Entrepreneurial success and failure: Confidence and fallible judgement
Excess entry – or the high failure rate of market-entry decisions – is often attributed to overconfidence exhibited by entreprene urs. We show analytically that whereas excess entry is an inevitable consequence of imperfect assessments of entrepreneurial skill, it does not imply overconfidence. Judgmental fallibility leads to excess entry even when everyone is underconfident. Self-selection implies greater confidence (but not necessarily overconfidence) among those who start new businesses than those who do not and among successful entrants than failures. Our results question claims that “entrepreneurs are overconfident” and emphasize the need to understand the role of judgmental fallibility in producing economic outcomes.
References listed on IDEAS
Please report citation or reference errors to , or , if you are the registered author of the cited work, log in to your RePEc Author Service profile, click on "citations" and make appropriate adjustments.:
- Klepper, Steven, 1996. "Entry, Exit, Growth, and Innovation over the Product Life Cycle," American Economic Review, American Economic Association, vol. 86(3), pages 562-83, June.
- Duchesneau, Donald A. & Gartner, William B., 1990. "A profile of new venture success and failure in an emerging industry," Journal of Business Venturing, Elsevier, vol. 5(5), pages 297-312, September.
- Bernardo, Antonio & Welch, Ivo, 1997.
"On the Evolution of Overconfidence and Entrepreneurs,"
University of California at Los Angeles, Anderson Graduate School of Management
qt6668s4pz, Anderson Graduate School of Management, UCLA.
- Antonio E. Bernardo & Ivo Welch, 2001. "On the Evolution of Overconfidence and Entrepreneurs," Journal of Economics & Management Strategy, Wiley Blackwell, vol. 10(3), pages 301-330, 09.
- Antonio E. Bernardo & Ivo Welch, 2001. "On the Evolution of Overconfidence and Entrepreneurs," Cowles Foundation Discussion Papers 1307, Cowles Foundation for Research in Economics, Yale University.
- Antonio Bernardo & Ivo Welch, 2001. "On the Evolution of Overconfidence and Entrepreneurs," Yale School of Management Working Papers ysm211, Yale School of Management, revised 01 Nov 2003.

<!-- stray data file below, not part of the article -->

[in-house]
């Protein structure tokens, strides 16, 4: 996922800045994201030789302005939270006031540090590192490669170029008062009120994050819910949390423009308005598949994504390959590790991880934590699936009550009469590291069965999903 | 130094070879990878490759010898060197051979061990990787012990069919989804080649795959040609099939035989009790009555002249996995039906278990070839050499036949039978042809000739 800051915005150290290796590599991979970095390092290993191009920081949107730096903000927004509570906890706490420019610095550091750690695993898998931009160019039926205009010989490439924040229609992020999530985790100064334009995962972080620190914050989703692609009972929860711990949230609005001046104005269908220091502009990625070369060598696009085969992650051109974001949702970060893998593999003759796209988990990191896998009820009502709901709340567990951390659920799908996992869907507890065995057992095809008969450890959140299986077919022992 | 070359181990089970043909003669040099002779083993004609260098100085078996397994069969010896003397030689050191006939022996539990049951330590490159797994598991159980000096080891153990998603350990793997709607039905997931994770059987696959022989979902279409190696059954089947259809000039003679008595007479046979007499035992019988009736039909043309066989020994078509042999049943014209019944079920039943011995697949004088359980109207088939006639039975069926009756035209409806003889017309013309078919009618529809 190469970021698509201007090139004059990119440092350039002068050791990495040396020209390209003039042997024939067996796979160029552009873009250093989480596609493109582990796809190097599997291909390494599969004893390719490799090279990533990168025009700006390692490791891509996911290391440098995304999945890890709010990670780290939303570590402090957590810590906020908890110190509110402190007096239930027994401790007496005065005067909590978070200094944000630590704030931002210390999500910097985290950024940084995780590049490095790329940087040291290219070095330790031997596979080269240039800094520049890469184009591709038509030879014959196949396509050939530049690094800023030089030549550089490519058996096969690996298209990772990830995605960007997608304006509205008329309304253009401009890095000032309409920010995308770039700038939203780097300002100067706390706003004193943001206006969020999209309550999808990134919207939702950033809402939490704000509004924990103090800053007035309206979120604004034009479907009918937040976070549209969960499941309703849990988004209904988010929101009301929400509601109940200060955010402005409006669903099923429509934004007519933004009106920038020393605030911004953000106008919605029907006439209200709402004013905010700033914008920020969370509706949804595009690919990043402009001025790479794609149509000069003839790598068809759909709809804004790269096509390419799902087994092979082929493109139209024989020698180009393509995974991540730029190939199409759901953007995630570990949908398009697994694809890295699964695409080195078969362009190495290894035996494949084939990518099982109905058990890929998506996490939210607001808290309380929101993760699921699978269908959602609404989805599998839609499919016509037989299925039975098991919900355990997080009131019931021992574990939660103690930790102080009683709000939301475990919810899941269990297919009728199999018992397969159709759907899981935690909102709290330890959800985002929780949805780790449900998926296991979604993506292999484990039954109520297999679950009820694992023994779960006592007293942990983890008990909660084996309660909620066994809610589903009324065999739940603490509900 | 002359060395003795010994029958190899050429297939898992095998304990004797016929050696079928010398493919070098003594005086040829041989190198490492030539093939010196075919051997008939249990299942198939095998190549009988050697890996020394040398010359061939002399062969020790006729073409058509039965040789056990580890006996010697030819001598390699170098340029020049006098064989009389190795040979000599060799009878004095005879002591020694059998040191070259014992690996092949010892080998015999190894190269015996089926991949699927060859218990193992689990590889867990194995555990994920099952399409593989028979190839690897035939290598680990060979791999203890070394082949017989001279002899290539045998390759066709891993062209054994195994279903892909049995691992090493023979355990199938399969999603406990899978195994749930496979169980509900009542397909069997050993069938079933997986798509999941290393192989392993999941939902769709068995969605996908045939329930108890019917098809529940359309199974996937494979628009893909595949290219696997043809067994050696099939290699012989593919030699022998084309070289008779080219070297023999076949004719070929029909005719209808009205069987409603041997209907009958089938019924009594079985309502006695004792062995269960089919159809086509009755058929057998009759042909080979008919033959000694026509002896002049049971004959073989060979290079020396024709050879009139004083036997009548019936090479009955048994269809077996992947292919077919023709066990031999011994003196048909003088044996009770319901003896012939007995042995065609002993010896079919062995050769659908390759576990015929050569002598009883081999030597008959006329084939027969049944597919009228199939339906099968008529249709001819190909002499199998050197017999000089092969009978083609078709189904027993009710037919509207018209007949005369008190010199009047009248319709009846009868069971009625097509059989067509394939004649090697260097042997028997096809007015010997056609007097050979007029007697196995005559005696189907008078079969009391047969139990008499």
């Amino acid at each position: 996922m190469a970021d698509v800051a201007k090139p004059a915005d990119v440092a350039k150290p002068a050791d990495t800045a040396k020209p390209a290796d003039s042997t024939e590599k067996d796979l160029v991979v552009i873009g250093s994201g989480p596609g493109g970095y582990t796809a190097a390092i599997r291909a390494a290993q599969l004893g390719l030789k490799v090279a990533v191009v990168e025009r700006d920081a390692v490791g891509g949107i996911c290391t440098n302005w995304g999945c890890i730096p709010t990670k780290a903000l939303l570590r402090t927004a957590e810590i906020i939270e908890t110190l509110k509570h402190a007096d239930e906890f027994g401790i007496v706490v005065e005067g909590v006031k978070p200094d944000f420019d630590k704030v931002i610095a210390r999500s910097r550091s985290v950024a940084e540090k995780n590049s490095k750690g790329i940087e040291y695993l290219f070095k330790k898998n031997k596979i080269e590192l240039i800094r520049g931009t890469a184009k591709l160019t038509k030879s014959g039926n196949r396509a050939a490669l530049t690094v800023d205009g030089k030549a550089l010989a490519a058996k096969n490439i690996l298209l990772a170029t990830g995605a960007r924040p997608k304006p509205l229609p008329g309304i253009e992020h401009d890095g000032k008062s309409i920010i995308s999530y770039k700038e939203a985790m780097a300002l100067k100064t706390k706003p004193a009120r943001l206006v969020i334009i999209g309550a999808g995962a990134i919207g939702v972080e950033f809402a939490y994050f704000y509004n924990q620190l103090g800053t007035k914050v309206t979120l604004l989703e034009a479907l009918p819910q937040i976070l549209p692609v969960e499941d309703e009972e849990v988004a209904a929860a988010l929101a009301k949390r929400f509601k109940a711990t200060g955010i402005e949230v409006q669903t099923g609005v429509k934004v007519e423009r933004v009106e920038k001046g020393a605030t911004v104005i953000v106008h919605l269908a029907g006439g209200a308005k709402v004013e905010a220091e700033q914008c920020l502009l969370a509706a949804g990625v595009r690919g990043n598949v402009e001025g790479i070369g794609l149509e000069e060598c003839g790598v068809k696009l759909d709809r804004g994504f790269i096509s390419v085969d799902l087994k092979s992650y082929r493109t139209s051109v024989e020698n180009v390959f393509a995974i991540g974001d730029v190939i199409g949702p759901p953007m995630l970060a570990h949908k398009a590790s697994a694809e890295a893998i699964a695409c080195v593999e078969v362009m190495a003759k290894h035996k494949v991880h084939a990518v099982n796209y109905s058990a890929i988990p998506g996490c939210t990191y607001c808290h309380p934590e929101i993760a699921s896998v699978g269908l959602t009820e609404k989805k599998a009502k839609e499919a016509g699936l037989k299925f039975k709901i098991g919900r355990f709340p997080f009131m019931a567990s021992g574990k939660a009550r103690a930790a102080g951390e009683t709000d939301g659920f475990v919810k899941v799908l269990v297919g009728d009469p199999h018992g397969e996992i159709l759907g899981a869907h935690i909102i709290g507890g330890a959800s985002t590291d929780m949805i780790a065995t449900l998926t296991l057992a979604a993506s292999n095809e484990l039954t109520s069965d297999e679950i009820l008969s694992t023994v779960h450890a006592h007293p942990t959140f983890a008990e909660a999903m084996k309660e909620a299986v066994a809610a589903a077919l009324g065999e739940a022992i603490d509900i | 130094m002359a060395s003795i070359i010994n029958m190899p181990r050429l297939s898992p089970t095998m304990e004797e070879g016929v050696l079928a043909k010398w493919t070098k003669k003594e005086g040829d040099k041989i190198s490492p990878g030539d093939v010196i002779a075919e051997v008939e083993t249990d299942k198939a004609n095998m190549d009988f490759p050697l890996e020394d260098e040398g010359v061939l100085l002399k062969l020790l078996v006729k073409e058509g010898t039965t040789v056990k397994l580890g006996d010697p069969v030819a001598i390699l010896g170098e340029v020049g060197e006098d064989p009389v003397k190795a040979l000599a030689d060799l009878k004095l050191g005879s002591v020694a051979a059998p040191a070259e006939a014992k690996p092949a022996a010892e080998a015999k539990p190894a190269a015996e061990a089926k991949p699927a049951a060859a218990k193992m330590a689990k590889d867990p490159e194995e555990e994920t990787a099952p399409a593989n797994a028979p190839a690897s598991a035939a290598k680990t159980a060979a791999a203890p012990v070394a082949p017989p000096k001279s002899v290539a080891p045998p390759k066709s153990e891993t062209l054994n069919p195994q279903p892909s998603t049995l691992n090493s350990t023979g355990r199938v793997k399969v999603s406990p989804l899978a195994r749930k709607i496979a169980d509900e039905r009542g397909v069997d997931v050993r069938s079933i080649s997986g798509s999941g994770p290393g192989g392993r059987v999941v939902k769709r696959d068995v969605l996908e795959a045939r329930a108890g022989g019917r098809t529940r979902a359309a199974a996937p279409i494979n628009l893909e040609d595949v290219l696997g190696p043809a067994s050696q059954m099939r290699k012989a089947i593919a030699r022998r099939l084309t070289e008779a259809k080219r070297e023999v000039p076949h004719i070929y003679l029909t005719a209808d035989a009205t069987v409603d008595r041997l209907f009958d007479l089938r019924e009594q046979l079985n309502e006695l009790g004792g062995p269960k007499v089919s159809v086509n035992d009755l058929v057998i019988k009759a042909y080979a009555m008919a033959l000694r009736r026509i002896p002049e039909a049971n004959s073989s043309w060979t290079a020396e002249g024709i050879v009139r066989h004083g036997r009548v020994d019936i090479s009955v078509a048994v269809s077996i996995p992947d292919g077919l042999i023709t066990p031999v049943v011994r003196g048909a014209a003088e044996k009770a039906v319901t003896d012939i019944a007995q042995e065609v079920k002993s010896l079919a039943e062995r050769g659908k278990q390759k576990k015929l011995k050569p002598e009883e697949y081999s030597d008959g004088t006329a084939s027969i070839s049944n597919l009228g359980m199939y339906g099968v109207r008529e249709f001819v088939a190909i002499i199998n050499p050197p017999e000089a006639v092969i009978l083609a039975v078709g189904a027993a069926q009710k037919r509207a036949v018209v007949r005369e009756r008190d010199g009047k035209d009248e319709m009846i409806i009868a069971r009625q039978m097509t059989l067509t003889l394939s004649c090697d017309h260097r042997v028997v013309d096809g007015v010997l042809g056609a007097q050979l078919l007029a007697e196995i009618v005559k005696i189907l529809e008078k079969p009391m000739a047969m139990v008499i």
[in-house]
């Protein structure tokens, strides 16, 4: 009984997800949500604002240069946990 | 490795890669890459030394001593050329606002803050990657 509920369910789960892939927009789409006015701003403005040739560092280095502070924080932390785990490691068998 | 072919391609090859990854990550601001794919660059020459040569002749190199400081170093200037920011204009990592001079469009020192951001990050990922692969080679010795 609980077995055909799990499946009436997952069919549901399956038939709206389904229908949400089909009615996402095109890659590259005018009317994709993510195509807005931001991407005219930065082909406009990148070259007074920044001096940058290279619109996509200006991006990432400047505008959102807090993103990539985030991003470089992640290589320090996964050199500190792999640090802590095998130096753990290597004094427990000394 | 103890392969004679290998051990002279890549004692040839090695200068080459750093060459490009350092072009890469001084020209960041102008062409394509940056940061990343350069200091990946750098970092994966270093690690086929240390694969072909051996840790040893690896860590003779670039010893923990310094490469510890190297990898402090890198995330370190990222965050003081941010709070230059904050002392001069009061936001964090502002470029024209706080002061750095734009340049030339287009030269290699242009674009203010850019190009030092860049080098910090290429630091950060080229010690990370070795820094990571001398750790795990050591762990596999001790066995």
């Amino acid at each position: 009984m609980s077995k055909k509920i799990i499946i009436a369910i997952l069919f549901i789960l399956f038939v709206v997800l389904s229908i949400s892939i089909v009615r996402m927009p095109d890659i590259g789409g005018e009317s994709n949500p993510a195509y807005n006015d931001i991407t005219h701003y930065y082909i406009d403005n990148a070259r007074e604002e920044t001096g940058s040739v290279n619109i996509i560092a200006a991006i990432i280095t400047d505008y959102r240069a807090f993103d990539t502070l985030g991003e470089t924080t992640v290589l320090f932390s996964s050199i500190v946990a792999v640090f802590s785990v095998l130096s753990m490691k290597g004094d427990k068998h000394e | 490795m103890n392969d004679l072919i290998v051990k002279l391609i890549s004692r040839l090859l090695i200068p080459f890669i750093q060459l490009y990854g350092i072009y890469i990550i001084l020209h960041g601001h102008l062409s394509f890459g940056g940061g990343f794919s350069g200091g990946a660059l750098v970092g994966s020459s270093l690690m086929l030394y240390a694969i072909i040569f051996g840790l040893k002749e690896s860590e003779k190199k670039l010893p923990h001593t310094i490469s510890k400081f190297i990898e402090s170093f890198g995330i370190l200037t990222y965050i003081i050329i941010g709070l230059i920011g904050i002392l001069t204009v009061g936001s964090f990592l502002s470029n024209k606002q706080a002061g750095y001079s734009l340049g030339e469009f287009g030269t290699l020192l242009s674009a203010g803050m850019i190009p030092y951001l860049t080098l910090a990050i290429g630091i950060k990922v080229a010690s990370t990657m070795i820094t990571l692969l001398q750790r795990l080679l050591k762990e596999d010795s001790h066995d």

- Jovanovic, Boyan, 1982. "Selection and the Evolution of Industry," Econometrica, Econometric Society, vol. 50(3), pages 649-70, May.
- Cooper, Arnold C. & Woo, Carolyn Y. & Dunkelberg, William C., 1988. "Entrepreneurs' perceived chances for success," Journal of Business Venturing, Elsevier, vol. 3(2), pages 97-108.
- Geroski, P. A., 1995. "What do we know about entry?," International Journal of Industrial Organization, Elsevier, vol. 13(4), pages 421-440, December.
- Erik Hoelzl & Aldo Rustichini, 2005. "Overconfident: Do You Put Your Money On It?," Economic Journal, Royal Economic Society, vol. 115(503), pages 305-318, 04.
- Koellinger, Philipp & Minniti, Maria & Schade, Christian, 2007.
""I think I can, I think I can": Overconfidence and entrepreneurial behavior,"
Journal of Economic Psychology,
Elsevier, vol. 28(4), pages 502-527, August.
- Philipp Köllinger & Maria Minniti & Christian Schade, 2005. ""I Think I Can, I Think I Can": Overconfidence and Entrepreneurial Behavior," Discussion Papers of DIW Berlin 501, DIW Berlin, German Institute for Economic Research.
- Khan, Arshad M., 1987. "Assessing venture capital investments with noncompensatory behavioral decision models," Journal of Business Venturing, Elsevier, vol. 2(3), pages 193-205.
- Sarasvathy, D. K. & Simon, Herbert A. & Lave, Lester, 1998. "Perceiving and managing business risks: differences between entrepreneurs and bankers," Journal of Economic Behavior & Organization, Elsevier, vol. 33(2), pages 207-225, January.
- Brian Wu & Anne Marie Knott, 2006. "Entrepreneurial Risk and Market Entry," Management Science, INFORMS, vol. 52(9), pages 1315-1330, September.
- Norton, William I, Jr & Moore, William T, 2002. " Entrepreneurial Risk: Have We Been Asking the Wrong Question?," Small Business Economics, Springer, vol. 18(4), pages 281-87, June.
- Dennis, William Jr., 1997. "More than you think: An inclusive estimate of business entries," Journal of Business Venturing, Elsevier, vol. 12(3), pages 175-196, May.
- Palich, Leslie E. & Ray Bagby, D., 1995. "Using cognitive theory to explain entrepreneurial risk-taking: Challenging conventional wisdom," Journal of Business Venturing, Elsevier, vol. 10(6), pages 425-438, November.
- Dan Lovallo & Colin Camerer, 1999. "Overconfidence and Excess Entry: An Experimental Approach," American Economic Review, American Economic Association, vol. 89(1), pages 306-318, March.
When requesting a correction, please mention this item's handle: RePEc:upf:upfgen:1130. See general information about how to correct material in RePEc.
For technical questions regarding this item, or to correct its authors, title, abstract, bibliographic or download information, contact: ()
If references are entirely missing, you can add them using this form.